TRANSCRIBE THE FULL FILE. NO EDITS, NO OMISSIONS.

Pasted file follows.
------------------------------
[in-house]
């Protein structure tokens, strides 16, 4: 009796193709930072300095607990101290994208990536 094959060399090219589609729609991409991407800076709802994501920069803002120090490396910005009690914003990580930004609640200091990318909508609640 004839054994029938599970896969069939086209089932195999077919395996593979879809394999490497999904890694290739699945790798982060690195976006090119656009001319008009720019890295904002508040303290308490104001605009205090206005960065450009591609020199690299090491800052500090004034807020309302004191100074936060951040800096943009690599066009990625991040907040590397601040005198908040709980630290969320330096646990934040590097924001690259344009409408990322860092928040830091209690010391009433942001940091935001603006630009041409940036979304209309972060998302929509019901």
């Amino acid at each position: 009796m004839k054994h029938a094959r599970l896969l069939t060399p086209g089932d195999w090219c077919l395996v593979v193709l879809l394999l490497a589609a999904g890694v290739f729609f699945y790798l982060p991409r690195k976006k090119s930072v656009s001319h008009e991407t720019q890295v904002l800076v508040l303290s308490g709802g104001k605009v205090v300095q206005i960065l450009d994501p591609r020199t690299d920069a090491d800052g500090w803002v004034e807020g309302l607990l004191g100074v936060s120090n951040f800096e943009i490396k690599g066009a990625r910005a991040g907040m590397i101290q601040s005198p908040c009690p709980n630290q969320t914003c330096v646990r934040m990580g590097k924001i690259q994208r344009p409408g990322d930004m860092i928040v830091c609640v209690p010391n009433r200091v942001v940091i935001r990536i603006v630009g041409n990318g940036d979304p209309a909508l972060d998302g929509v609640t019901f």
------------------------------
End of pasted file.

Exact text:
[in-house]
């Protein structure tokens, strides 16, 4: 009796193709930072300095607990101290994208990536 094959060399090219589609729609991409991407800076709802994501920069803002120090490396910005009690914003990580930004609640200091990318909508609640 004839054994029938599970896969069939086209089932195999077919395996593979879809394999490497999904890694290739699945790798982060690195976006090119656009001319008009720019890295904002508040303290308490104001605009205090206005960065450009591609020199690299090491800052500090004034807020309302004191100074936060951040800096943009690599066009990625991040907040590397601040005198908040709980630290969320330096646990934040590097924001690259344009409408990322860092928040830091209690010391009433942001940091935001603006630009041409940036979304209309972060998302929509019901």
């Amino acid at each position: 009796m004839k054994h029938a094959r599970l896969l069939t060399p086209g089932d195999w090219c077919l395996v593979v193709l879809l394999l490497a589609a999904g890694v290739f729609f699945y790798l982060p991409r690195k976006k090119s930072v656009s001319h008009e991407t720019q890295v904002l800076v508040l303290s308490g709802g104001k605009v205090v300095q206005i960065l450009d994501p591609r020199t690299d920069a090491d800052g500090w803002v004034e807020g309302l607990l004191g100074v936060s120090n951040f800096e943009i490396k690599g066009a990625r910005a991040g907040m590397i101290q601040s005198p908040c009690p709980n630290q969320t914003c330096v646990r934040m990580g590097k924001i690259q994208r344009p409408g990322d930004m860092i928040v830091c609640v209690p010391n009433r200091v942001v940091i935001r990536i603006v630009g041409n990318g940036d979304p209309a909508l972060d998302g929509v609640t019901f």